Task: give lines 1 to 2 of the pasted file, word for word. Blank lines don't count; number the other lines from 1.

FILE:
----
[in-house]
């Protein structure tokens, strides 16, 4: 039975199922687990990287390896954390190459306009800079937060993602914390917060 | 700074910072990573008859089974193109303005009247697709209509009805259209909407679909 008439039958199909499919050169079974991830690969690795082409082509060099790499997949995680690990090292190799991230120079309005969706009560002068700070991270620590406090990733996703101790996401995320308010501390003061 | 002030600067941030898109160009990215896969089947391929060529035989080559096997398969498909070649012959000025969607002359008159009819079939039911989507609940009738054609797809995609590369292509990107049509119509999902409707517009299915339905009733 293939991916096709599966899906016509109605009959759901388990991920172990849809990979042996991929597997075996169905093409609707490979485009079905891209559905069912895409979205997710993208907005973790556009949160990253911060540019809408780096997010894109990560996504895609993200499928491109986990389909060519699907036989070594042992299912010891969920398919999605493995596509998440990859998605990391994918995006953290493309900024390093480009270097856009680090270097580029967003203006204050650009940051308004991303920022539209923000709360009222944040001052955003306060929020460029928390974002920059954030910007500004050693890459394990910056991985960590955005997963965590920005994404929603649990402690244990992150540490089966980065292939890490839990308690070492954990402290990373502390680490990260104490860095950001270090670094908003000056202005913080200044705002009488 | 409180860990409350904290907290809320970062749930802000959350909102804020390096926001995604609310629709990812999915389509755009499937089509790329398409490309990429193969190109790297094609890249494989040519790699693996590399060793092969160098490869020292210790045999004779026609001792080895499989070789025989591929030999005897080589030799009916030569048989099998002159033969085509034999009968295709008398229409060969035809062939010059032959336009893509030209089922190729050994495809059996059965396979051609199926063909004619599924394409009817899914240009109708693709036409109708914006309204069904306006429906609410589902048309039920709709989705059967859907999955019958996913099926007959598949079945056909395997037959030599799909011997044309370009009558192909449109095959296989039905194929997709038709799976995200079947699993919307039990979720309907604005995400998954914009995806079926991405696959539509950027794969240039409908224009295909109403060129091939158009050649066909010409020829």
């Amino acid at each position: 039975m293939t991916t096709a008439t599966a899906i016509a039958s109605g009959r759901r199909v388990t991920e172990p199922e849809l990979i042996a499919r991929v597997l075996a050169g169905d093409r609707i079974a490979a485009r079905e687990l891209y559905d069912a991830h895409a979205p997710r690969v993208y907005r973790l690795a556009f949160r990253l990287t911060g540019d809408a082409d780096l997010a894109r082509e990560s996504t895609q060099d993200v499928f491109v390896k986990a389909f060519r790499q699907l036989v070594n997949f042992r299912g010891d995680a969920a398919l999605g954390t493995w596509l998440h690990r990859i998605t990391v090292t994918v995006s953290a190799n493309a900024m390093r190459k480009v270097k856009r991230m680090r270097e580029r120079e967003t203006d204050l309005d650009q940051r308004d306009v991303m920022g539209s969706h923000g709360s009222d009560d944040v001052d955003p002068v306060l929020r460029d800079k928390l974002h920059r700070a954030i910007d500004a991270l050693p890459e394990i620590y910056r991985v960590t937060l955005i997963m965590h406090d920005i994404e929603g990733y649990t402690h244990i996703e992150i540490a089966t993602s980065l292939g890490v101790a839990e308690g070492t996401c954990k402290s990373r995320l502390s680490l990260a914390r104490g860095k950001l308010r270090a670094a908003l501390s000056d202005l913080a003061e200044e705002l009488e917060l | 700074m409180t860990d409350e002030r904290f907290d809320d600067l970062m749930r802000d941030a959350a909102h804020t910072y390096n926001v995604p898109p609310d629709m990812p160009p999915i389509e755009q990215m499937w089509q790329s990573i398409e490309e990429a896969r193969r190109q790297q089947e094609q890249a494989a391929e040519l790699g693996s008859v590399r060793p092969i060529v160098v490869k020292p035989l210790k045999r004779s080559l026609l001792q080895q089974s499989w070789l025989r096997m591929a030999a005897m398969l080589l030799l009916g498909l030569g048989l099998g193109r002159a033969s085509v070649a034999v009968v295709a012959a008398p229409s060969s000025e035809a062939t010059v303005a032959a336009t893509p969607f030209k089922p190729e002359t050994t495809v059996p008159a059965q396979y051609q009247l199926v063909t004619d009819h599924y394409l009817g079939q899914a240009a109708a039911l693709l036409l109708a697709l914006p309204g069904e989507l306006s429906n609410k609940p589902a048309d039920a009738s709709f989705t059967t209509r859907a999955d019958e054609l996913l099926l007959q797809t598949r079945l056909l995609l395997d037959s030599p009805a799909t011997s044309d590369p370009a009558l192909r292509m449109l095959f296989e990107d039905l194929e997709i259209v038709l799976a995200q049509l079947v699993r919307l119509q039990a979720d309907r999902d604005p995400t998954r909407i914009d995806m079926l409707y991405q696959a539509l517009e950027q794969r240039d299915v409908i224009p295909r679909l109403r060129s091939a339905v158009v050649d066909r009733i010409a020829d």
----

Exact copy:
[in-house]
């Protein structure tokens, strides 16, 4: 039975199922687990990287390896954390190459306009800079937060993602914390917060 | 700074910072990573008859089974193109303005009247697709209509009805259209909407679909 008439039958199909499919050169079974991830690969690795082409082509060099790499997949995680690990090292190799991230120079309005969706009560002068700070991270620590406090990733996703101790996401995320308010501390003061 | 002030600067941030898109160009990215896969089947391929060529035989080559096997398969498909070649012959000025969607002359008159009819079939039911989507609940009738054609797809995609590369292509990107049509119509999902409707517009299915339905009733 293939991916096709599966899906016509109605009959759901388990991920172990849809990979042996991929597997075996169905093409609707490979485009079905891209559905069912895409979205997710993208907005973790556009949160990253911060540019809408780096997010894109990560996504895609993200499928491109986990389909060519699907036989070594042992299912010891969920398919999605493995596509998440990859998605990391994918995006953290493309900024390093480009270097856009680090270097580029967003203006204050650009940051308004991303920022539209923000709360009222944040001052955003306060929020460029928390974002920059954030910007500004050693890459394990910056991985960590955005997963965590920005994404929603649990402690244990992150540490089966980065292939890490839990308690070492954990402290990373502390680490990260104490860095950001270090670094908003000056202005913080200044705002009488 | 409180860990409350904290907290809320970062749930802000959350909102804020390096926001995604609310629709990812999915389509755009499937089509790329398409490309990429193969190109790297094609890249494989040519790699693996590399060793092969160098490869020292210790045999004779026609001792080895499989070789025989591929030999005897080589030799009916030569048989099998002159033969085509034999009968295709008398229409060969035809062939010059032959336009893509030209089922190729050994495809059996059965396979051609199926063909004619599924394409009817899914240009109708693709036409109708914006309204069904306006429906609410589902048309039920709709989705059967859907999955019958996913099926007959598949079945056909395997037959030599799909011997044309370009009558192909449109095959296989039905194929997709038709799976995200079947699993919307039990979720309907604005995400998954914009995806079926991405696959539509950027794969240039409908224009295909109403060129091939158009050649066909010409020829």